Managing Employee Performance – Assessing Performance

Businessman supervising his female assistant's work on laptop computer

This blog is part of a series focusing on the topic of “Managing Employee Performance”.  Managing employee performance in the workplace is comprised of all of the interactions and activities that take place between an employer and an employee, that result in the achievement of goals and expectations.

The previous two blogs offered insights into how to set expectations.  We will now explore how to assess performance and provide employees with meaningful information on how they are doing.

The Role of Performance Assessment

One of the key hurdles I encounter when talking about performance assessment with managers is the notion that performance appraisals take place once a year and they focus on the completion of forms to be submitted to the Human Resources department. This understanding of the role of performance assessment is somewhat troubling as it seems to completely miss the key objective – helping employees maximize their performance.

How Often Do You Do Performance Appraisals?

When facilitating training sessions on the topic of performance management, I often ask participants the following question:  “how often do you do performance appraisals?” I suggest that they think carefully about what the question is really asking as it is meant to be somewhat of a trick question.

The answer that frequently emerges is: “I conduct performance appraisals annually or semi-annually”. In response to this, I point out that if we really think about it, performance appraisals take place every time we observe an employee in action.

Performance Reviews: Making the Distinction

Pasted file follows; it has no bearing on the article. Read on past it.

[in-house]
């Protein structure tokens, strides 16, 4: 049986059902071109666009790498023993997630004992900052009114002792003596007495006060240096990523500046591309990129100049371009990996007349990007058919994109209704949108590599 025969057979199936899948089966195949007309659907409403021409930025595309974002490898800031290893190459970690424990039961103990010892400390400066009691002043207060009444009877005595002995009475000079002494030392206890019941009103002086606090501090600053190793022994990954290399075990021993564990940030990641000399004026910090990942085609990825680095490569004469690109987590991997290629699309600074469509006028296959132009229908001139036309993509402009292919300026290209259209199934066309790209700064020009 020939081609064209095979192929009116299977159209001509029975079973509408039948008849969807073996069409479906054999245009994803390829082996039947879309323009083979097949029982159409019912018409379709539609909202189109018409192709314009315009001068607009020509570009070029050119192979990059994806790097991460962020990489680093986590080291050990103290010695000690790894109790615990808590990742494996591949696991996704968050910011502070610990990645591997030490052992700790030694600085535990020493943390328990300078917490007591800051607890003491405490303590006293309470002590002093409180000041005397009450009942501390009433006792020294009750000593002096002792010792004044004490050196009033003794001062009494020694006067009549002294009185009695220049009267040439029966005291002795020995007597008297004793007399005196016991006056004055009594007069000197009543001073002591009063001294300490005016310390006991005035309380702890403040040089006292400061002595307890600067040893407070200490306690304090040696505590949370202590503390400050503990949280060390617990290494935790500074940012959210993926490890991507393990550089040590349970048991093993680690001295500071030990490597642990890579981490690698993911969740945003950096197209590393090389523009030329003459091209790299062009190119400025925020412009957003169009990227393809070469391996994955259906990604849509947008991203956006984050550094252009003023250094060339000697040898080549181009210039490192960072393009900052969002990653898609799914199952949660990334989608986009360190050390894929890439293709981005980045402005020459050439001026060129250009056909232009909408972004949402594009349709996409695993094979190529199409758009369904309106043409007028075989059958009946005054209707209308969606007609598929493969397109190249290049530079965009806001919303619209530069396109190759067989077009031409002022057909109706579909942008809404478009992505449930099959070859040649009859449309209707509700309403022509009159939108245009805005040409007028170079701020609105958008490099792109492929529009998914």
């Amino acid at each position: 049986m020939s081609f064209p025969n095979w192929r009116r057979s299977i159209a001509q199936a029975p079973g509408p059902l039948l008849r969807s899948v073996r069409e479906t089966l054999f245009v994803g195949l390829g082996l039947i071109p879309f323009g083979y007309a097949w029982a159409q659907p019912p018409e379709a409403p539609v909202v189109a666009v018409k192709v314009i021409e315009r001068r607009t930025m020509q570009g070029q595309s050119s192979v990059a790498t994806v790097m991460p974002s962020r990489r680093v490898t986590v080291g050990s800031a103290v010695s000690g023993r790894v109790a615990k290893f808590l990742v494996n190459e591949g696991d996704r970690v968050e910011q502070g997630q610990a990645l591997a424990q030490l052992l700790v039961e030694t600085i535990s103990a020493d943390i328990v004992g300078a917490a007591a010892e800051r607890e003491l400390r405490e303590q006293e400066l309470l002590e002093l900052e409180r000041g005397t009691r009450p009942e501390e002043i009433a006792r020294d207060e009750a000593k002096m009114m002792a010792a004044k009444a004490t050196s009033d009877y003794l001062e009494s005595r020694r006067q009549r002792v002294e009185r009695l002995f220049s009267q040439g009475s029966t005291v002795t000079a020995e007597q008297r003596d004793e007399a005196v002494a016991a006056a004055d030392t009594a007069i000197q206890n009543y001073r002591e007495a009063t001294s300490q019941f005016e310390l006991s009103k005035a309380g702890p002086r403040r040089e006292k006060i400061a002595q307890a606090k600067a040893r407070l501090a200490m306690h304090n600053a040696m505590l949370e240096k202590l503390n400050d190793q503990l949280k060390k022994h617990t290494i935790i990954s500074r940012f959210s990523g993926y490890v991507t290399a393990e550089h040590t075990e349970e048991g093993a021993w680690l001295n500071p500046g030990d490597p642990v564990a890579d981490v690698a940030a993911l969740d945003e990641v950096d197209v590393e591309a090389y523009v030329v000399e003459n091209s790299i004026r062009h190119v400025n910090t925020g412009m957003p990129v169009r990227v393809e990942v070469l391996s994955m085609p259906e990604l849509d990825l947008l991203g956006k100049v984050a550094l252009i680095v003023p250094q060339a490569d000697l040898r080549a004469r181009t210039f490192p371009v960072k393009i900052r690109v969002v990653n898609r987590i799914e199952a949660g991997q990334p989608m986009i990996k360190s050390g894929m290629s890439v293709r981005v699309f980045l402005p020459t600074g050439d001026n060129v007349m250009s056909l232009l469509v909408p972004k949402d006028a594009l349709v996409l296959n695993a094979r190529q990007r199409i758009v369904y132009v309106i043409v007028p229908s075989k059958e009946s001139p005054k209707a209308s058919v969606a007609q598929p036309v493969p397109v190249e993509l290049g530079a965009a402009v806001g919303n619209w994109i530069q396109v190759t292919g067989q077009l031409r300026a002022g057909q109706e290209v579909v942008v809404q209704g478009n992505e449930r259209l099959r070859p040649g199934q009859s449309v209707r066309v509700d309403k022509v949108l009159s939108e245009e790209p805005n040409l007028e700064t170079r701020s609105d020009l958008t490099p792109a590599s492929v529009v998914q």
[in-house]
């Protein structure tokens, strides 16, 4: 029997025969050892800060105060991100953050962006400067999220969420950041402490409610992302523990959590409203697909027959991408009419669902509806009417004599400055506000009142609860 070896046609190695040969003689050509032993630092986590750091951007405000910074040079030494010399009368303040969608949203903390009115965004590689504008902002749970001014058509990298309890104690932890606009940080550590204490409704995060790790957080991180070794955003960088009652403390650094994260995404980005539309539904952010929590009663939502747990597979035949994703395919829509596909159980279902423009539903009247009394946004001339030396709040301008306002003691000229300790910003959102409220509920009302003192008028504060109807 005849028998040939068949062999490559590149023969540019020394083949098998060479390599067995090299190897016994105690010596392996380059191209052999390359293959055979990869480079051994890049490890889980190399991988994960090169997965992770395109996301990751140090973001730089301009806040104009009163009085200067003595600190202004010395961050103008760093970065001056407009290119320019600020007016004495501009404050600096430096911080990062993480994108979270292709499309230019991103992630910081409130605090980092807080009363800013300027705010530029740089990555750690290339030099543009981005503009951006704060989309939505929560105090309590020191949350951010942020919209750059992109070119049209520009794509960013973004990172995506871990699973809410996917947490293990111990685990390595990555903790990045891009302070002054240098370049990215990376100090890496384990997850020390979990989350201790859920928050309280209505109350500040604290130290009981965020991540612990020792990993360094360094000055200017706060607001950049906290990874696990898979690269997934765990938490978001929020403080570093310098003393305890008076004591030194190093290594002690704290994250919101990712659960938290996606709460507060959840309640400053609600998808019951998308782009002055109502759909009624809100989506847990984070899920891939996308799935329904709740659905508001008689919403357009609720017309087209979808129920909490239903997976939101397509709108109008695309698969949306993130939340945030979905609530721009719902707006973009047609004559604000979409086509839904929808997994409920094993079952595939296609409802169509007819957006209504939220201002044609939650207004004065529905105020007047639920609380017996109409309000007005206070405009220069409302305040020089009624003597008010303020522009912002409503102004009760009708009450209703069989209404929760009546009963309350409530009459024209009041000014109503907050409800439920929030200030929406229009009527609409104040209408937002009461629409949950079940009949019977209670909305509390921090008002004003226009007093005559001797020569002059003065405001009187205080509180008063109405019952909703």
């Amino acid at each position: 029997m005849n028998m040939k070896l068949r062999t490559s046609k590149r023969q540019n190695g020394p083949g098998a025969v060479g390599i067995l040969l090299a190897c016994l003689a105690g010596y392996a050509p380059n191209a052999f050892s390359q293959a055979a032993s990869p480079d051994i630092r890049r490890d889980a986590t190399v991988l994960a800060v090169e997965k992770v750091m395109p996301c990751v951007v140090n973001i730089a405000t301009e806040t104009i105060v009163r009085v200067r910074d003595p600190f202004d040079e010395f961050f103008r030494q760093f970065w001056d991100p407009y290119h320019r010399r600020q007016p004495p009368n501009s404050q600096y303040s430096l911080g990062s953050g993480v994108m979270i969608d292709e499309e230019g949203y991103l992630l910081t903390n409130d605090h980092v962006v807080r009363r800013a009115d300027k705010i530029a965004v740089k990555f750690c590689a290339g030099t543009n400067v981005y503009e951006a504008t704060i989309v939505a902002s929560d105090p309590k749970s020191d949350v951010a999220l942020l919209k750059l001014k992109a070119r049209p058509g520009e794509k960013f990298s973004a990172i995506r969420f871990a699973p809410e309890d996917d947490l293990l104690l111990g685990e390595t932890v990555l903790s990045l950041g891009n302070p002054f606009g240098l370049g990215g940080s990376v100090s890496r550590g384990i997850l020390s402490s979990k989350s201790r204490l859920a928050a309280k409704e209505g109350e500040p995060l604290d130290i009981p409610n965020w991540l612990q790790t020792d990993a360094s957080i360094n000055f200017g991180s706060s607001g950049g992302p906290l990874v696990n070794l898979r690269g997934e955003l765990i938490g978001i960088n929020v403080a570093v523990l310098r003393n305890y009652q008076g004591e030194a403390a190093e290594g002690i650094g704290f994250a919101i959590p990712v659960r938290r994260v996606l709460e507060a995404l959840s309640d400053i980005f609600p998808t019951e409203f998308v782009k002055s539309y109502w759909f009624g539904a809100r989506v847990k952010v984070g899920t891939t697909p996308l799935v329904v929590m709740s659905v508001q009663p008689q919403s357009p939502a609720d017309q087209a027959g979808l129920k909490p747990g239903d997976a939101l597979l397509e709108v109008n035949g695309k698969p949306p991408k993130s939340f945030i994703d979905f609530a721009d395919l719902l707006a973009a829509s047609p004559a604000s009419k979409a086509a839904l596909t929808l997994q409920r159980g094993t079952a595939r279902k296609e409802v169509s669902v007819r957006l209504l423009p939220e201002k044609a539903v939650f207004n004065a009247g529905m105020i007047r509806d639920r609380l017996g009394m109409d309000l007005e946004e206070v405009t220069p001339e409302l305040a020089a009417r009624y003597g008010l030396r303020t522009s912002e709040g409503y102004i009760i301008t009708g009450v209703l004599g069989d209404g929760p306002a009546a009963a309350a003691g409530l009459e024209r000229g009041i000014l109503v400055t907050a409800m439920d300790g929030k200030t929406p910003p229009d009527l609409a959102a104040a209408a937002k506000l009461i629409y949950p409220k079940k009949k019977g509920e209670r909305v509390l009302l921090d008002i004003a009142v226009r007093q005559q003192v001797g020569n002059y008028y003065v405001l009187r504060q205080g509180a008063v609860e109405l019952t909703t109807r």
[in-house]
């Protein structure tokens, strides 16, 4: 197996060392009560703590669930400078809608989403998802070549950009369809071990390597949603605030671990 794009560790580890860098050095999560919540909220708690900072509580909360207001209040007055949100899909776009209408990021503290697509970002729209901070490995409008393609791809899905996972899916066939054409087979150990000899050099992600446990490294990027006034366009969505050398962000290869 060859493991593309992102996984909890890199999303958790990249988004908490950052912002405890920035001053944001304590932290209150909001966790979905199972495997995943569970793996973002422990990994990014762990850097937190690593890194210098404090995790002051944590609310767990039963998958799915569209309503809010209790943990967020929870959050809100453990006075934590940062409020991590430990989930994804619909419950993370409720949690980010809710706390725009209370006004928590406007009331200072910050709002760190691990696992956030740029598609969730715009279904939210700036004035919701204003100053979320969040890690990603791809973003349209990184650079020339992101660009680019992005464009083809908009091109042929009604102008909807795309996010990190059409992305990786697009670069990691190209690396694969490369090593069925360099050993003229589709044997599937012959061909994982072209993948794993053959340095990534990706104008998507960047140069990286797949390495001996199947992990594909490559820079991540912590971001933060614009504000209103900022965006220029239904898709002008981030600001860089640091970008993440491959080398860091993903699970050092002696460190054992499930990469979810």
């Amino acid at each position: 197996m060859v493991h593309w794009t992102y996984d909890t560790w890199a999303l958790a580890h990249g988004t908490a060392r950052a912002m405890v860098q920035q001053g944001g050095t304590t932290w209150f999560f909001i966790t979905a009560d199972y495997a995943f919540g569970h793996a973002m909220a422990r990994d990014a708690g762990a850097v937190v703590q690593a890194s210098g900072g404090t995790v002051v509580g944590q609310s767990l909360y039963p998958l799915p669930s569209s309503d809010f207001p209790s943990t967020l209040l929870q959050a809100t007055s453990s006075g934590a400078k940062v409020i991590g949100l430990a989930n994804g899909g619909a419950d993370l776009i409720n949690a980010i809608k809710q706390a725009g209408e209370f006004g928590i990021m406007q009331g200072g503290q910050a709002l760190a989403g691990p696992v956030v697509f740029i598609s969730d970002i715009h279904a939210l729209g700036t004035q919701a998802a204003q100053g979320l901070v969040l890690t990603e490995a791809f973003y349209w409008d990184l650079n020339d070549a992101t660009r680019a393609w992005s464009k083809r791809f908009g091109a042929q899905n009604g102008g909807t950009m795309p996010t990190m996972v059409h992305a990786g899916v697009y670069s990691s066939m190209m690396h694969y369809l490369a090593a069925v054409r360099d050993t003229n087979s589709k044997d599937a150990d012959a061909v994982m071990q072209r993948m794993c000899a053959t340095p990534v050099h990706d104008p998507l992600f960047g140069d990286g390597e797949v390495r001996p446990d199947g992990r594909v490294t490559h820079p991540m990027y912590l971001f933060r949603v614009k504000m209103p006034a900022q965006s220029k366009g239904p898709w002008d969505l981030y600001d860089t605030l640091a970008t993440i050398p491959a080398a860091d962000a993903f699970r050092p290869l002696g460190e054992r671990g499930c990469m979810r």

Performance reviews on the other hand typically take place within a schedule that involves a meeting on an annual or semi-annual basis. Although making this distinction may be seen as simply a matter of semantics, I think it leads to some very important questions that must be considered when thinking about effective management of employee performance. The questions are:

“How often do I assess employee performance?”

“How often do I share the assessment with the employee?”

“How do I give them my feedback?”

The answers to these questions can be an important indicator of the effectiveness of the performance management process. Let’s take a brief look at each of these questions.

How Often Do I Assess Employee Performance?

This first question cannot be answered with a definitive time frame such as once a day or once a week.  There are many factors that impact the decision on how frequently to monitor employee performance. A good answer to this question is “it depends on the situation.”

Factors such as an employee’s confidence, competence and experience together with the complexity, risk and importance of the task all play a part in determining how often the manager should be assessing employee performance.

What can be said definitively is that anyone who manages the performance of another employee must provide ongoing feedback to the employee to help them achieve maximum performance.